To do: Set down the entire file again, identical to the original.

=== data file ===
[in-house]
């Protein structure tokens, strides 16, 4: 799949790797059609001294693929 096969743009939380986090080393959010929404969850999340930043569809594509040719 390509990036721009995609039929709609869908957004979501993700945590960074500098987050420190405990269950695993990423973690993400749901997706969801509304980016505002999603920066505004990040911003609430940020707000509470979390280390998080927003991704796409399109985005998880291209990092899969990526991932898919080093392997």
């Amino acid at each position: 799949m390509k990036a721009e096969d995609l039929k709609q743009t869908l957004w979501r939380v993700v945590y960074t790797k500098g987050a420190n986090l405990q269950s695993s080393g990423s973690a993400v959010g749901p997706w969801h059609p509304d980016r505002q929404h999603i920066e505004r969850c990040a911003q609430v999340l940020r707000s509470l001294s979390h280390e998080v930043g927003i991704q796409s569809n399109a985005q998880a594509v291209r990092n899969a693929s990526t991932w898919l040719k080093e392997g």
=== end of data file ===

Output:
[in-house]
């Protein structure tokens, strides 16, 4: 799949790797059609001294693929 096969743009939380986090080393959010929404969850999340930043569809594509040719 390509990036721009995609039929709609869908957004979501993700945590960074500098987050420190405990269950695993990423973690993400749901997706969801509304980016505002999603920066505004990040911003609430940020707000509470979390280390998080927003991704796409399109985005998880291209990092899969990526991932898919080093392997």
């Amino acid at each position: 799949m390509k990036a721009e096969d995609l039929k709609q743009t869908l957004w979501r939380v993700v945590y960074t790797k500098g987050a420190n986090l405990q269950s695993s080393g990423s973690a993400v959010g749901p997706w969801h059609p509304d980016r505002q929404h999603i920066e505004r969850c990040a911003q609430v999340l940020r707000s509470l001294s979390h280390e998080v930043g927003i991704q796409s569809n399109a985005q998880a594509v291209r990092n899969a693929s990526t991932w898919l040719k080093e392997g």